Five minutes from downtown Palm Springs, a former Holly­wood hangout where the ghosts of Dinah Shore and Bob Hope still stroll, five friends and I on a winter getaway filled our water bottles and smeared on sunblock at the trading post-themed Indian Canyons visitor center.

Our timing was perfect. A guided ranger walk was about to begin. We lined up and followed him single-file along the Palm Canyon Trail, from the sun-parched ridgetop into a shady canyon crowded with palms wearing thick crowns of waxy fronds and bare roots that reached toward shallow puddles and inky streams. I'd never seen an untrimmed palm before, and the ranger explained that the thick layers of dead fronds that eventually skirt the trunk form a habitat unto itself.

We hiked backward in time through a prehistoric landscape only minutes from what's become a mecca for martini-sipping hipsters and devotees of midcentury-modern architecture.

I'd always bought into the misconception that Palm Springs was a dull desert getaway best suited for grays, golfers and gays (at least a combination of the two), so for many years I was a Palm Springs holdout. All that changed several years ago when a funky artist friend moved there full-time for the spectacular weather (most of the year) and the getting-cooler-all-the-time culture. For me, it's the city's namesake that keeps me coming back: palms and the wet oases where they thrive.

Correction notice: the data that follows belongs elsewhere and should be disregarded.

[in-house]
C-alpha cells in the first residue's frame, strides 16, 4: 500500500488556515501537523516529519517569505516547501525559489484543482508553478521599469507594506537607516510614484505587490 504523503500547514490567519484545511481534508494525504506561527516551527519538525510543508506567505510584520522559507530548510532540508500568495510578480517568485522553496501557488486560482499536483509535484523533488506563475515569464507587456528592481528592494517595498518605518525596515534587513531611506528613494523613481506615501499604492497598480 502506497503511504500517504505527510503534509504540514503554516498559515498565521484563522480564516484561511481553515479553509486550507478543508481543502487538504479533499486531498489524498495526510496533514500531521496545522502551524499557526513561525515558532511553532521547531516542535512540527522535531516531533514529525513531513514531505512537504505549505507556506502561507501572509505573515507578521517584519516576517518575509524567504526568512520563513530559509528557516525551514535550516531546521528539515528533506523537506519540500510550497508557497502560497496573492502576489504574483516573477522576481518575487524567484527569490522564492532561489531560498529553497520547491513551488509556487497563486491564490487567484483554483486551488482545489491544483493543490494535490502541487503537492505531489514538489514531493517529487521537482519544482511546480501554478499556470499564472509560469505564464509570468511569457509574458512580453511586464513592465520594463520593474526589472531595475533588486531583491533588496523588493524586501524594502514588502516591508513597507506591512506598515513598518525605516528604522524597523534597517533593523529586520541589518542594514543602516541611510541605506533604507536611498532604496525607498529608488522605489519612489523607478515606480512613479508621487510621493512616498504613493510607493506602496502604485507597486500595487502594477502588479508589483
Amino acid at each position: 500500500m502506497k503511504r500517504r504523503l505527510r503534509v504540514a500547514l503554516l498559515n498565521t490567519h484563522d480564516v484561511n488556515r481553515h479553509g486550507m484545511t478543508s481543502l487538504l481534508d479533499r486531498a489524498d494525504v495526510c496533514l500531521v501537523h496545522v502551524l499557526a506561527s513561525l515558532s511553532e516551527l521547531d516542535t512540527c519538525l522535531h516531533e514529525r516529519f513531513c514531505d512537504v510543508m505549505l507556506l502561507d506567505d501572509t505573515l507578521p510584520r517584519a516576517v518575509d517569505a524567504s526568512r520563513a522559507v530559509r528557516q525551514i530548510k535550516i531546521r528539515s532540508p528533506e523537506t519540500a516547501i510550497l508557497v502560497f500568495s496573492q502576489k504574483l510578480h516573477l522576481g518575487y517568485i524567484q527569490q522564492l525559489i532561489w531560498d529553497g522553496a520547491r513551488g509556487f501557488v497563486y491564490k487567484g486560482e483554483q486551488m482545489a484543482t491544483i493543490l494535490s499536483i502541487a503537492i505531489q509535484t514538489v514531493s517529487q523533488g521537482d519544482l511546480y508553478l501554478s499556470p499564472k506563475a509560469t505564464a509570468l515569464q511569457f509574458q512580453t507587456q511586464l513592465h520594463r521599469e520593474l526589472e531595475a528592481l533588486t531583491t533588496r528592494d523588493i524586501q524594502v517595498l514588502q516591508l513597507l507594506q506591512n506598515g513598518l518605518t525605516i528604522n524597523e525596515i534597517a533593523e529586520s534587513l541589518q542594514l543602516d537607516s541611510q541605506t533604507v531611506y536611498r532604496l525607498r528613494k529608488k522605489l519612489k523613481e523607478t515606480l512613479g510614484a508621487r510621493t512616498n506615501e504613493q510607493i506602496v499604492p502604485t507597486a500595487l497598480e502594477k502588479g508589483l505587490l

Water in the desert? A mirage? Not a bit.

Palm Springs is home to some of the biggest palm oases in North America. These are my don't-miss recommendations for the best.


Where: Just a few minutes from downtown Palm Springs, Indian Canyons is the most convenient — and sometimes rugged — place to see the palm. The property, which includes thousands of acres and innumerable wild canyons, is owned and managed by the Agua Caliente Band of Cahuilla Indians, which also owns much of the land that is Palm Springs (that's another story).

Getting around: Though there's a mind-boggling network of 60 miles of trails, the Canyons site is most notable because it has an unusual number of natural springs that support several California fan palm groves. That includes the Palm Canyon Oasis, reputed to be one of the biggest in North America, which is accessed via the Palm Canyon Trail. But there's a hike for everyone, ranging from an easy two-mile round trip that starts at the Andreas Canyon trailhead to a seven-mile round trip with 2,000 feet in elevation gain to the Maynard Mine, where tungsten was processed during World War II. Though there's no palm oasis to be seen, it's also worth checking out the Tahquitz Canyon, which has trails that lead to a desert mirage of its own: a stunning 60-foot waterfall.

What's unique: A ranger walk or interpretive talk here is the best way to learn the basics about palm oases and why they thrive in this area. This is where I learned that palms aren't really trees, and that you don't have to travel to the Middle East to see a real oasis. The visitor center is a don't-miss stop to explore the culture of the area. There are extensive displays where you'll see more about the rock art, plants and animals in the area, and there's a theater room where you can watch "The Legend of Tahquitz Canyon" and glean more about the area via cultural exhibits.